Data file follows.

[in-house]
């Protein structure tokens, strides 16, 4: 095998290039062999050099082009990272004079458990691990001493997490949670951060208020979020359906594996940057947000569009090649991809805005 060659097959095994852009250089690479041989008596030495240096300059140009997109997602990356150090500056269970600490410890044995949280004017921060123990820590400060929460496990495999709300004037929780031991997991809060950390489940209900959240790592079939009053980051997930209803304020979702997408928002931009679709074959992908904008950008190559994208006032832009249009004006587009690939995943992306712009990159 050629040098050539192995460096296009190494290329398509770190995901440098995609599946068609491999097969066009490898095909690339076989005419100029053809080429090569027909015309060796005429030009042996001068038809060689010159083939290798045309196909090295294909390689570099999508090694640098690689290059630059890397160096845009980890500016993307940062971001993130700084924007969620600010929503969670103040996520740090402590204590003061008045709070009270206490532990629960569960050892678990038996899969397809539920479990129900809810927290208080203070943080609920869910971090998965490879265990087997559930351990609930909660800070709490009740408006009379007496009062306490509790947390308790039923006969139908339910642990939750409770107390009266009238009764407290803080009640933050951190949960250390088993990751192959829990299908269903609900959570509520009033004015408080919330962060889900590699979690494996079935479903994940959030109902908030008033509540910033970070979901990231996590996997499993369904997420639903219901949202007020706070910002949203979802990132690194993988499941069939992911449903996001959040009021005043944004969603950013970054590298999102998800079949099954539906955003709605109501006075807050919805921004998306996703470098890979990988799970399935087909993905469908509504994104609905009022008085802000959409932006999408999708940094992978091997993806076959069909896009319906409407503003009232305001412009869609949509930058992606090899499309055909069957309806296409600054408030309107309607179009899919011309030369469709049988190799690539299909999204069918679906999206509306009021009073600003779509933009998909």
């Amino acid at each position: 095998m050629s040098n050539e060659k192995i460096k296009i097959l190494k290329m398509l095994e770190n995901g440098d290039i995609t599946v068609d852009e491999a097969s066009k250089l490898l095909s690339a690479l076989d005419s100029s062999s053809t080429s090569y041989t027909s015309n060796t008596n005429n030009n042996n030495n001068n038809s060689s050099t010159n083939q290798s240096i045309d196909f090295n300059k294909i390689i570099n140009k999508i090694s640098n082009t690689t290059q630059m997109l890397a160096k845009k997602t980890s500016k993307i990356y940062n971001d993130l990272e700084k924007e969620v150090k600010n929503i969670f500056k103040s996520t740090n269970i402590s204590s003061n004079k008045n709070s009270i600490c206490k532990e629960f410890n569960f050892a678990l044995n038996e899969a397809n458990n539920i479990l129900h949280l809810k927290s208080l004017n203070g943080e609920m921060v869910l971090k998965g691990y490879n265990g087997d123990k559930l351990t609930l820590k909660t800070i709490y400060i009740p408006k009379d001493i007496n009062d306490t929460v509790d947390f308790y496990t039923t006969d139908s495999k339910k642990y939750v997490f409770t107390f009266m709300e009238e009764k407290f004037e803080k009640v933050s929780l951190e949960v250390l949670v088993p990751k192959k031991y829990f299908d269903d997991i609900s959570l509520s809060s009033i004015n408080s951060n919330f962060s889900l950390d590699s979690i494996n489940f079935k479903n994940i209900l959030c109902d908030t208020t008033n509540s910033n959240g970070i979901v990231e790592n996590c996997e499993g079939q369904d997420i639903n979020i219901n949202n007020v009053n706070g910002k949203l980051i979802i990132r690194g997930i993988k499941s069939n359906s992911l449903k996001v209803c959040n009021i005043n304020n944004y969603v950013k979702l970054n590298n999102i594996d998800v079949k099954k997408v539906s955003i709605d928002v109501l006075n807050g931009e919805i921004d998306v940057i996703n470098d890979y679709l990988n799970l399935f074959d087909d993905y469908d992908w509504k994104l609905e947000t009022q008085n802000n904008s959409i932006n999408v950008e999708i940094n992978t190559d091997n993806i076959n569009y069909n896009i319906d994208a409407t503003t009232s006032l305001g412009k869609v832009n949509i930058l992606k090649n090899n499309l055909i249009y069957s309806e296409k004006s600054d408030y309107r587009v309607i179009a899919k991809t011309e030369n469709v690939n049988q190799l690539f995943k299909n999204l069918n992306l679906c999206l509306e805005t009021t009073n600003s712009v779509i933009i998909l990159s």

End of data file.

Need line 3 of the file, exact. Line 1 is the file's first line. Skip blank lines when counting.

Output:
């Amino acid at each position: 095998m050629s040098n050539e060659k192995i460096k296009i097959l190494k290329m398509l095994e770190n995901g440098d290039i995609t599946v068609d852009e491999a097969s066009k250089l490898l095909s690339a690479l076989d005419s100029s062999s053809t080429s090569y041989t027909s015309n060796t008596n005429n030009n042996n030495n001068n038809s060689s050099t010159n083939q290798s240096i045309d196909f090295n300059k294909i390689i570099n140009k999508i090694s640098n082009t690689t290059q630059m997109l890397a160096k845009k997602t980890s500016k993307i990356y940062n971001d993130l990272e700084k924007e969620v150090k600010n929503i969670f500056k103040s996520t740090n269970i402590s204590s003061n004079k008045n709070s009270i600490c206490k532990e629960f410890n569960f050892a678990l044995n038996e899969a397809n458990n539920i479990l129900h949280l809810k927290s208080l004017n203070g943080e609920m921060v869910l971090k998965g691990y490879n265990g087997d123990k559930l351990t609930l820590k909660t800070i709490y400060i009740p408006k009379d001493i007496n009062d306490t929460v509790d947390f308790y496990t039923t006969d139908s495999k339910k642990y939750v997490f409770t107390f009266m709300e009238e009764k407290f004037e803080k009640v933050s929780l951190e949960v250390l949670v088993p990751k192959k031991y829990f299908d269903d997991i609900s959570l509520s809060s009033i004015n408080s951060n919330f962060s889900l950390d590699s979690i494996n489940f079935k479903n994940i209900l959030c109902d908030t208020t008033n509540s910033n959240g970070i979901v990231e790592n996590c996997e499993g079939q369904d997420i639903n979020i219901n949202n007020v009053n706070g910002k949203l980051i979802i990132r690194g997930i993988k499941s069939n359906s992911l449903k996001v209803c959040n009021i005043n304020n944004y969603v950013k979702l970054n590298n999102i594996d998800v079949k099954k997408v539906s955003i709605d928002v109501l006075n807050g931009e919805i921004d998306v940057i996703n470098d890979y679709l990988n799970l399935f074959d087909d993905y469908d992908w509504k994104l609905e947000t009022q008085n802000n904008s959409i932006n999408v950008e999708i940094n992978t190559d091997n993806i076959n569009y069909n896009i319906d994208a409407t503003t009232s006032l305001g412009k869609v832009n949509i930058l992606k090649n090899n499309l055909i249009y069957s309806e296409k004006s600054d408030y309107r587009v309607i179009a899919k991809t011309e030369n469709v690939n049988q190799l690539f995943k299909n999204l069918n992306l679906c999206l509306e805005t009021t009073n600003s712009v779509i933009i998909l990159s």